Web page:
The Farm Bill identified three national priorities from the Redesign Process and amended Cooperative Forestry Assistance Act.:

  • Conserve and manage working forest landscapes for multiple values and uses

  • Protect forests from threats

  • Enhance public benefits from trees and forests

 

The 2020 Maryland Forest Action Plan is made up of two parts:

 

It also includes, by referencing the planning document for the Forest Legacy Program, a national land conservation program for working forests; the Assessment of Need is a state-specific plan that guides applications for the federal Forest Legacy Program, a third section of the Forest Action Plan.

Biomass Energy Utilization Whitepaper

 

View the Whitepaper

Series of 5- Seeing the Forest for the Trees- Future Potential for Biomass Energy in Maryland- Webinar Recordings

 

Webinar Summary

 

 

The Maryland Forests Association through its representation on the Sustainable Forestry Council assisted the Maryland Forestry Foundation, the Maryland Clean Energy Center, and other partners in the creation of a whitepaper and series of webinars to address environmental concerns and potential impacts associated with the development of woody biomass energy in Maryland. The paper relies upon research findings and comparisons of alternative energy systems. Concerns that are addressed include the effects on forest harvest rates and health, carbon emissions, and policy considerations.

Healthy forests are the result of deliberate maintenance and management that relies on markets. Wood businesses give landowners confidence in forestland investments with long time horizons. Lose the industry, fragment the forest. MFA held stakeholder meetings across the state as part of our “Why Markets Matter” project following a sharp decline of the forest products industry. We received feedback from all regions pointing to the need for biomass markets to incentivize landowners, divert urban waste, and utilize low-value wood to provide for better forest management. Read our final report here.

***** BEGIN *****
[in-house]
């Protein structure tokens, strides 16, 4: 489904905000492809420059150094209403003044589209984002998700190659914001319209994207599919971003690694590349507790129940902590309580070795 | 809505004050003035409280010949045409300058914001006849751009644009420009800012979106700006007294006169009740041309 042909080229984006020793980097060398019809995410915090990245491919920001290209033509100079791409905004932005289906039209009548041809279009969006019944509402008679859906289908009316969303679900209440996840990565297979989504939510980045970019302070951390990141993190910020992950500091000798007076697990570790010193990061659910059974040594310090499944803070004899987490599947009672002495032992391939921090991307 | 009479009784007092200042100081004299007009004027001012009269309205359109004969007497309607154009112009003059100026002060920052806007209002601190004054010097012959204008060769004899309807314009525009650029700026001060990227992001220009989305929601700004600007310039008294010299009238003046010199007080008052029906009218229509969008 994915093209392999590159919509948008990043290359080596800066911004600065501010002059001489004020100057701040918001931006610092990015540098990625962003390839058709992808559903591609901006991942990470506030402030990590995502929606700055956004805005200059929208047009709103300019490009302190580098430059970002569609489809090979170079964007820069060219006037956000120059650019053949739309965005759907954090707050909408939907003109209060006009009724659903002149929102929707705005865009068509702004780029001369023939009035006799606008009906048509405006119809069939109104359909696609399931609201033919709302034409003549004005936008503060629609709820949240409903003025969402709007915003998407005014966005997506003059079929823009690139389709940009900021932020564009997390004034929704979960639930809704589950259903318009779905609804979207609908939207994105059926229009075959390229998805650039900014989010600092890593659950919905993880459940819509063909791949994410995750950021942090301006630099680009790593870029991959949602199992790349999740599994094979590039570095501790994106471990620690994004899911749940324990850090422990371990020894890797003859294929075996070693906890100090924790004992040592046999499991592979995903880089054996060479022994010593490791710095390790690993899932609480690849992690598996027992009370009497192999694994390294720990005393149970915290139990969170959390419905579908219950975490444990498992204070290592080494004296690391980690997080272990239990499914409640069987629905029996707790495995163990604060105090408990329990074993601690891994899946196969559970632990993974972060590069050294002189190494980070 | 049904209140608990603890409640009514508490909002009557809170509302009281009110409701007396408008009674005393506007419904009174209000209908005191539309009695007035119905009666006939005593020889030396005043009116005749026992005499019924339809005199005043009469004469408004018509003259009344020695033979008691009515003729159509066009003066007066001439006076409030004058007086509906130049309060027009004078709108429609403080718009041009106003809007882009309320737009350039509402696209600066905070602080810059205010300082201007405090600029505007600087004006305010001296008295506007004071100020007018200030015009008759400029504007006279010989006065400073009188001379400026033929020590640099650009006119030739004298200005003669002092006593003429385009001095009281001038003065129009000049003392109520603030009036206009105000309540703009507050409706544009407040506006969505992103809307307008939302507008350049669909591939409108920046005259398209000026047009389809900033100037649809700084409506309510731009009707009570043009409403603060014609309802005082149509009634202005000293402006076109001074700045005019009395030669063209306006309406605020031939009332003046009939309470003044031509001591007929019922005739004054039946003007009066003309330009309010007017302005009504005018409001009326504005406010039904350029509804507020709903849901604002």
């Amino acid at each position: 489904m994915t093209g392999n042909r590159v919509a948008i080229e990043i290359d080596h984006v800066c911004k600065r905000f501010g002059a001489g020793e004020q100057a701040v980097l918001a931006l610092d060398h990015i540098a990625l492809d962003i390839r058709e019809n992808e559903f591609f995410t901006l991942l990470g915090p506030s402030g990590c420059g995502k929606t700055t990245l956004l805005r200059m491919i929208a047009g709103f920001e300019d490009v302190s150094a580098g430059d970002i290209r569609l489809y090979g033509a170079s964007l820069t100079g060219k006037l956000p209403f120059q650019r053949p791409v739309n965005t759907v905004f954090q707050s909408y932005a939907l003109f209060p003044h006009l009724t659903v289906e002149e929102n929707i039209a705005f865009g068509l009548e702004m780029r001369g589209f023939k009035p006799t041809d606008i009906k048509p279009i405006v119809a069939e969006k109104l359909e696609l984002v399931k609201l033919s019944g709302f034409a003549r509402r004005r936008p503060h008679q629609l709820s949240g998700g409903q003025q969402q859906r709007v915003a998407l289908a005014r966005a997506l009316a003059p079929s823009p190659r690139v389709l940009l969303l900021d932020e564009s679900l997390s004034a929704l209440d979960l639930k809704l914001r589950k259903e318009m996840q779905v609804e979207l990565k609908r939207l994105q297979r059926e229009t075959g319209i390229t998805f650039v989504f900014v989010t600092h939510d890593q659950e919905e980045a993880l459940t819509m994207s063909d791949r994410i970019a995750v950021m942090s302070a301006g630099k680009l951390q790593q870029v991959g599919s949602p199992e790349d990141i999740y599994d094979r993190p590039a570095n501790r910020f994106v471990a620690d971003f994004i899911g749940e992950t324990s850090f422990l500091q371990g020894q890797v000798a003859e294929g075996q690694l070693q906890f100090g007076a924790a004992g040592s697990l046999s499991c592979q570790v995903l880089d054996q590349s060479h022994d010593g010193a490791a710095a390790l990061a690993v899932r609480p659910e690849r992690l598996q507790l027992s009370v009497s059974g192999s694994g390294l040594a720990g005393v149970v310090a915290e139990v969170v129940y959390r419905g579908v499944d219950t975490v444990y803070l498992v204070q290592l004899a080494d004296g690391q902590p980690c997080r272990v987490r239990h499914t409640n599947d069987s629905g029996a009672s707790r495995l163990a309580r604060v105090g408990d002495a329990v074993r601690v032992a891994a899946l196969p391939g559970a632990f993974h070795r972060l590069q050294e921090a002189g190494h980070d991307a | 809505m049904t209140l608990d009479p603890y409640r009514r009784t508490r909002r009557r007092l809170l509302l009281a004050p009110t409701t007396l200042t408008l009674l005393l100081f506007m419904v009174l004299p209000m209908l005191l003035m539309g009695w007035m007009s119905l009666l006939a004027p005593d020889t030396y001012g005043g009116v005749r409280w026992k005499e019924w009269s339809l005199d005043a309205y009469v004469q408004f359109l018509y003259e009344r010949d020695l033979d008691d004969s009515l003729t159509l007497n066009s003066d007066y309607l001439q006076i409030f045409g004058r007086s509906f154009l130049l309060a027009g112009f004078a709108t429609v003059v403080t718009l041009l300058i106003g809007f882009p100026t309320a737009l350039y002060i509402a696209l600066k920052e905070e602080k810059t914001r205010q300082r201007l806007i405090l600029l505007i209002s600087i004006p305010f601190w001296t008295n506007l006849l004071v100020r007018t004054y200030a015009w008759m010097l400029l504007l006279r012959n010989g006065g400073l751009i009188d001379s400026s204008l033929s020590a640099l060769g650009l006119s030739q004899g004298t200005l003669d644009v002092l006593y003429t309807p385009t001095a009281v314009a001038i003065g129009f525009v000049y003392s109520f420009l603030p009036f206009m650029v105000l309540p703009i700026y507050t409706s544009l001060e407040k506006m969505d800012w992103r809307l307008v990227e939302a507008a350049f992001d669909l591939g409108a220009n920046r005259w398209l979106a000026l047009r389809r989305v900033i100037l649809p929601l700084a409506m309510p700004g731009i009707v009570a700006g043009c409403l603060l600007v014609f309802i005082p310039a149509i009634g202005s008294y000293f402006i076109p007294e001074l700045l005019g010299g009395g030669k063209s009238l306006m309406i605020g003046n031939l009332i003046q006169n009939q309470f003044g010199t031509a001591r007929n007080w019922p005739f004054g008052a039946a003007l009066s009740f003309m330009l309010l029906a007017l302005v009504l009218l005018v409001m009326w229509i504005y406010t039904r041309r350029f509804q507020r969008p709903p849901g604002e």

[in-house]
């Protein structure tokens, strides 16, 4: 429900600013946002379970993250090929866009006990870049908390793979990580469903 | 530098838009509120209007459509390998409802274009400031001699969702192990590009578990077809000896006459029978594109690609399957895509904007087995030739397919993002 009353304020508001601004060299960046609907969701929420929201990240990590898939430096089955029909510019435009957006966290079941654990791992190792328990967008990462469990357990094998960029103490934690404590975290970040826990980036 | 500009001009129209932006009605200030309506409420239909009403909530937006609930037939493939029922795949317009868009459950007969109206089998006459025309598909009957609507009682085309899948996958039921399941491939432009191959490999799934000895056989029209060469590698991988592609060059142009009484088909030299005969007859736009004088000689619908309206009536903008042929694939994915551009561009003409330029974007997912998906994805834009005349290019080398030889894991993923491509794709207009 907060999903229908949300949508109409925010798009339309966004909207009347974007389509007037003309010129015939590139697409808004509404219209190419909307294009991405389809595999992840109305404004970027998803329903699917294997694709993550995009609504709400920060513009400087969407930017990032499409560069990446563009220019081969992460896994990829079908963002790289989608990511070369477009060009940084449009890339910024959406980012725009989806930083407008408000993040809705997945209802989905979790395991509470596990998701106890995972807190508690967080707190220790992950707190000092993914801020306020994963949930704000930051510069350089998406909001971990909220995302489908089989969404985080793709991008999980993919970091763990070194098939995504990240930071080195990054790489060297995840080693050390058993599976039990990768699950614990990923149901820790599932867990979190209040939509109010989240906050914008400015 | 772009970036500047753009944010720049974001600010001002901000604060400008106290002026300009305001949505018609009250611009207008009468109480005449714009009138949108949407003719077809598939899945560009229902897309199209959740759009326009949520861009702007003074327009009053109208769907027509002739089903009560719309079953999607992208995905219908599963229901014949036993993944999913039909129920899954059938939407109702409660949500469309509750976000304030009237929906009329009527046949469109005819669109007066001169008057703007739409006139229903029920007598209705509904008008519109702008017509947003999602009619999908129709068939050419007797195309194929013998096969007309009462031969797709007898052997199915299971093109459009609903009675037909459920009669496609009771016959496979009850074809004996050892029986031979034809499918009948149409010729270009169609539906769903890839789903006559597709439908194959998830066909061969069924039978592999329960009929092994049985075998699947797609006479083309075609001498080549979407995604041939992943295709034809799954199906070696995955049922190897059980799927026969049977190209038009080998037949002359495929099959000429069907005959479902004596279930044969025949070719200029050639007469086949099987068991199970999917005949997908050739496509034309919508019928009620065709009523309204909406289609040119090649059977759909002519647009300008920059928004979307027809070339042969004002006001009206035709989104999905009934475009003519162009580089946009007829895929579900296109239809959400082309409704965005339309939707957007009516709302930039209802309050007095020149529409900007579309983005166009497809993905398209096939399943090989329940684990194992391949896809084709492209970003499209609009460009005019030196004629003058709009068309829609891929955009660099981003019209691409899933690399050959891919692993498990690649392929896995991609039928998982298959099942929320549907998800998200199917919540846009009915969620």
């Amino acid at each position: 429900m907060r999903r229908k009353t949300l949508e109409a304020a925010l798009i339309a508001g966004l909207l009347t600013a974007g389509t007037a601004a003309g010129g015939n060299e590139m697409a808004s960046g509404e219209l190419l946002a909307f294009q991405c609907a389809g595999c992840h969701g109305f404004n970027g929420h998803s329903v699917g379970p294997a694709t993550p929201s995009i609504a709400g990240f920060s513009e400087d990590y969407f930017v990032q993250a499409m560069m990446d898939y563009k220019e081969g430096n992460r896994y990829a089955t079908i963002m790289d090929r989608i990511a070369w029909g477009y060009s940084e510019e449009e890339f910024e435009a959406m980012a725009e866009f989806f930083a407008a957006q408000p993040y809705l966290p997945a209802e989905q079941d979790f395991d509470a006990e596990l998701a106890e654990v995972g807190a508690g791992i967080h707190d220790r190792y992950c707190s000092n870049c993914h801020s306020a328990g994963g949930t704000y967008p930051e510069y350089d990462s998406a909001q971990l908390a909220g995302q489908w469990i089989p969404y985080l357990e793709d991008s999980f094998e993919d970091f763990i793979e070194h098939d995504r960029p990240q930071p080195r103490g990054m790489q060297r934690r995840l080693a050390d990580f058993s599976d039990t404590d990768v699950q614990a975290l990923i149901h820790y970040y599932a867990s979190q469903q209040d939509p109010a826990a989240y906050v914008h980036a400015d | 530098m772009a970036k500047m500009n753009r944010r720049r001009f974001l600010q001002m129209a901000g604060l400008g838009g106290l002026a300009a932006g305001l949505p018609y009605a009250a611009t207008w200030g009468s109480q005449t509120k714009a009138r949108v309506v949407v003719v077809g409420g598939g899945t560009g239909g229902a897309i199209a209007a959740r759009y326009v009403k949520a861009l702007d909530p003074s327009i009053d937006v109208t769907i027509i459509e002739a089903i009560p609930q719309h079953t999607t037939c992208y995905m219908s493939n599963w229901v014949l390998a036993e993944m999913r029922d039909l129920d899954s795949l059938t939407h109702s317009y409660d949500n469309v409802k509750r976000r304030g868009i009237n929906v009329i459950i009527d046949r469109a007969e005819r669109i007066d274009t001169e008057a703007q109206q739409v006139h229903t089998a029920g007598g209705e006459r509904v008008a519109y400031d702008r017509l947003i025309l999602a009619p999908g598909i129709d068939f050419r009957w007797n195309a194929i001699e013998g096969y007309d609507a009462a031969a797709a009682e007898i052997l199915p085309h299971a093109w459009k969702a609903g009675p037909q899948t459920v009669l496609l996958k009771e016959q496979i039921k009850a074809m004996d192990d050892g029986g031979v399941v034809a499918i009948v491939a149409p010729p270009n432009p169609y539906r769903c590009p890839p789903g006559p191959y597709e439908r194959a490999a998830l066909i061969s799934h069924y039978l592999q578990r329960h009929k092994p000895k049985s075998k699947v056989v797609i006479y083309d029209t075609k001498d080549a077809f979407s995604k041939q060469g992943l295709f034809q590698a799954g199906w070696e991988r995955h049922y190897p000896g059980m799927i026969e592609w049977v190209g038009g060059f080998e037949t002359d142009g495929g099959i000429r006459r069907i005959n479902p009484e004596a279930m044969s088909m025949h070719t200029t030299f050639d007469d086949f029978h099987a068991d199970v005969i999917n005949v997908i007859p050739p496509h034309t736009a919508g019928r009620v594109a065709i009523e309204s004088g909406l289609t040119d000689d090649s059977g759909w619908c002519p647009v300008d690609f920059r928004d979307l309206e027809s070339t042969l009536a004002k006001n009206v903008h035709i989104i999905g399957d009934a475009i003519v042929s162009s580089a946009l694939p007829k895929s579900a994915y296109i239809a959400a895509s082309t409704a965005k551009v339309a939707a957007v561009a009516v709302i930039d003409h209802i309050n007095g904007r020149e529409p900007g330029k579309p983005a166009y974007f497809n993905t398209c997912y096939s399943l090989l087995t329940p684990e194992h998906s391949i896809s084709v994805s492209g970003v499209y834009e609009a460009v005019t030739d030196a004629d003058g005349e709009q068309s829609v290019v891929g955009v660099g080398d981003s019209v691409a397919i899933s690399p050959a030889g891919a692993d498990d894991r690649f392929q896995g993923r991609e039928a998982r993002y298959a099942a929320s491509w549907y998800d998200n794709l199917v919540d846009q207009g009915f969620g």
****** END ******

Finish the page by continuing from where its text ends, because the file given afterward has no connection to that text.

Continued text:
Woody biomass is a renewable alternative to the use of fossil fuels in local combined heat and energy projects. It can help Maryland meet its RPS and Greenhouse Gas Reduction goals while providing local economic benefits, jobs, and wages.

The Future of Sustainable Farming and Forestry in Maryland

Report Commissioned by The Harry R. Hughes Center for Agro-Ecology and prepared by American Farmland Trust, the Maryland Department of Planning and Land Stewardship Solutions. Authors:  Gregory Bowen, Land Stewardship Solutions; Joseph Tassone, Maryland Department of Planning; James Baird, American Farmland Trust.

Excerpt from the report:  Different regulations concerned with the environment are impacting the Forestry industry (Chapter 2). For forestry, it appears that the biggest regulatory impacts come not from nutrient concerns but from sediment and erosion control and logging permits, and the rules governing certification of timber for green building. Sediment and erosion control and logging permits can be relatively costly, detailed, and complex for owners and loggers of the many small (< 10 acres) woodlots comprising most of Maryland’s remaining private forestland and may require as much as 4-6 weeks to complete.

Read the full report here.

U.S. Forest Service

Maryland's Forests 2008

Resource Bulletin NRS-58, Tonya W. Lister, U.S. Forest Service, November 2011.

This bulletin provides facts and statistics on Maryland's 2.5 million acres of forests (covering 40 percent of the state) including forest features, resources, and health.

Helpful Resources